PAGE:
Diabetes damages both small and large vessels of the brain, which leads to neuronal injury, neuronal death, loss of brain tissue (reduction in whole brain and hippocampal volumes), and, ultimately, MCI and dementia, reported Dr. Roberts. "Once we adjusted for reduced brain volumes in our analyses, the association of diabetes with MCI decreased and was no longer significant."

This, she said, suggests that reduced brain volumes mediate the association or are a link between diabetes and cognitive impairment.

Other potential mechanisms connecting diabetes to cognitive impairment and dementia, include dysfunctional insulin signaling and altered glucose metabolism in the brain, which may contribute to neurofibrillary tangle formation, amyloid-β deposition, and oxidative damage, said the authors.

The study showed that participants who developed hypertension in midlife were more likely to have vascular damage, such as a much higher volume of white matter hyperintensity, cortical and subcortical infarctions, and minimally reduced whole brain volume, compared with those without hypertension. Midlife hypertension was also marginally associated with reduced performance in executive function, and late-life onset was marginally associated with MCI.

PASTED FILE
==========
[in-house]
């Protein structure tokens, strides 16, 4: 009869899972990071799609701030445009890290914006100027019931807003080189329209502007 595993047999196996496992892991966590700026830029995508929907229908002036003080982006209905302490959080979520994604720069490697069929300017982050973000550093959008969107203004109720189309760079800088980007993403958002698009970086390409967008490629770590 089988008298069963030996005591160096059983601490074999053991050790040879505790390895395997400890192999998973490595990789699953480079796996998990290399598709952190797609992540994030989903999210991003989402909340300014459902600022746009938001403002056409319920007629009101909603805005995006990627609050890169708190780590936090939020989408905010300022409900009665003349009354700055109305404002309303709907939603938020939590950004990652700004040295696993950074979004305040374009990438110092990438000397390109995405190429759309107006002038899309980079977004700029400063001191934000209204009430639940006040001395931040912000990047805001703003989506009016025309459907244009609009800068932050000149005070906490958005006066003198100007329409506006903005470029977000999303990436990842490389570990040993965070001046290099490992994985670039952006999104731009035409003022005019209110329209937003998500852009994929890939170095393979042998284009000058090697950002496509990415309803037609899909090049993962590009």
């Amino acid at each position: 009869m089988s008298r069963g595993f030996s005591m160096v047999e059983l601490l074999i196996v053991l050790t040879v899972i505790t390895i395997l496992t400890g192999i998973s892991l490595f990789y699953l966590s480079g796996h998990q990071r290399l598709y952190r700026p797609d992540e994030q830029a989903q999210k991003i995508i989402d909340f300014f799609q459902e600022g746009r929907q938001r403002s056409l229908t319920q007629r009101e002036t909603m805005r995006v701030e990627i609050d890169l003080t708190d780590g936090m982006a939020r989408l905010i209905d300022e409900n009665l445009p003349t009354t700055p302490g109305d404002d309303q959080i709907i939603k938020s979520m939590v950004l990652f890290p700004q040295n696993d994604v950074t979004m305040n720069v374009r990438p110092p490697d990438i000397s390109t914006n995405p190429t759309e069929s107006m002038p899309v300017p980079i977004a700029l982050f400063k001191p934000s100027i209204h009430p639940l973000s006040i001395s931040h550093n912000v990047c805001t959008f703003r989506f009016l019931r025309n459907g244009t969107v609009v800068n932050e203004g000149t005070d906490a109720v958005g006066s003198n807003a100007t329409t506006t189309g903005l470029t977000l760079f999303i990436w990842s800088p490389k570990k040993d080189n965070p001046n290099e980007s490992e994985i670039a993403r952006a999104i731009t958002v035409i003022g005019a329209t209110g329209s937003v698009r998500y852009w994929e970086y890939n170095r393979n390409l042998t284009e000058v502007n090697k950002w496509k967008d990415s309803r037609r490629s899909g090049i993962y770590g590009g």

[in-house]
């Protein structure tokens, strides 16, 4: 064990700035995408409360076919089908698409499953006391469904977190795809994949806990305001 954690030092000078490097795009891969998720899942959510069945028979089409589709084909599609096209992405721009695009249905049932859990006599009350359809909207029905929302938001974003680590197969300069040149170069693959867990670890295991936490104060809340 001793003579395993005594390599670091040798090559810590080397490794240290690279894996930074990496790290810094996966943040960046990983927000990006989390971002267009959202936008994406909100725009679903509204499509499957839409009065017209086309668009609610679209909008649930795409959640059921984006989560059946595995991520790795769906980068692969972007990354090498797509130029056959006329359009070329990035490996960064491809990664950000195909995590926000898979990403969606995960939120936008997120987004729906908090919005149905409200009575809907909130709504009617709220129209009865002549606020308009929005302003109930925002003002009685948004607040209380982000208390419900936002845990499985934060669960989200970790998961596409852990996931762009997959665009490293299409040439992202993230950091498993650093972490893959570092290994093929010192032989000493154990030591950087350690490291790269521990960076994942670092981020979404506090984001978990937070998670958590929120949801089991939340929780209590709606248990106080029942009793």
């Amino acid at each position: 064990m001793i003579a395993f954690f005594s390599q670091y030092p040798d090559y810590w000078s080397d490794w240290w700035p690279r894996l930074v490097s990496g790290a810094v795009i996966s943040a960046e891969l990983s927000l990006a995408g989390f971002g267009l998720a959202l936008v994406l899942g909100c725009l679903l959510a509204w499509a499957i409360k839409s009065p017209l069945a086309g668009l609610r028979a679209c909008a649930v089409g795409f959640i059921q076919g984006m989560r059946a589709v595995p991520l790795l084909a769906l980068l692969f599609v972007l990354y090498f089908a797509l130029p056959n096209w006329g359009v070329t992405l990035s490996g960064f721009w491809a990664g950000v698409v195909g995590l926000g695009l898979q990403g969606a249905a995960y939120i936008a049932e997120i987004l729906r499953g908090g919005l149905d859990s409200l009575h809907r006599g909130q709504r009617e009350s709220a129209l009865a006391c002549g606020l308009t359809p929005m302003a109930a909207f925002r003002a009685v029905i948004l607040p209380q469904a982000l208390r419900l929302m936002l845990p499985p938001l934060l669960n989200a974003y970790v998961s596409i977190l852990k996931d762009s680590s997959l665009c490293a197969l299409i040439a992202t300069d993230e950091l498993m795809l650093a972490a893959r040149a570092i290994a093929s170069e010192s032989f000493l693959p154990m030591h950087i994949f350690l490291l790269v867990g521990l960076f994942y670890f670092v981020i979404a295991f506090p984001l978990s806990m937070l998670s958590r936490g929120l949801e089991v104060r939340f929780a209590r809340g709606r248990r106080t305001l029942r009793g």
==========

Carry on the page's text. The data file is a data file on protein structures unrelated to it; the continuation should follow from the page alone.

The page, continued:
Although diabetes was associated with both vascular damage and reduced brain volumes (whole brain and hippocampal volumes) regardless of the age at onset, only hypertension in midlife was linked to vascular damage. Because diabetes is often associated with hypertension, reducing diabetes prevalence will also reduce the number of people with hypertension, said Dr. Roberts.

Logical Inference

Commenting on the study, Donn Dexter, MD, a neurologist at the Mayo Clinic, Mayo Clinic Health System, Eau Claire, Wisconsin, and a member of the American Academy of Neurology who did not participate in the research, said it was "interesting" and was carried out by a "very well-respected team of experts" in behavioral neurology.

"It confirms what may be a logical inference, that diseases that affect brain structure, for example, diabetic vascular disease, will show evidence of decreased brain function — in this case cognition," said Dr. Dexter.

"The study provides another piece of supporting information to share with our patients that will help to encourage them to aggressively manage their diabetes — or even better yet, prevent it."

The study was supported by grants from the National Institute on Aging and the Robert H. and Clarice Smith and Abigail Van Buren Alzheimer's Disease Research Program, and was made possible by the Rochester Epidemiology Project. Additional funding sources include National Institutes of Health and the Robert Wood Johnson Foundation and the European Union Regional Development Fund. Dr. Roberts receives research support from AbbVie Health Economics and Outcome Research and from Walter S and Lucienne Driskill Foundation. Dr. Dexter has disclosed no relevant financial relationships.

Neurology. 2014;82:1132-1141. Published online March 19, 2014. Abstract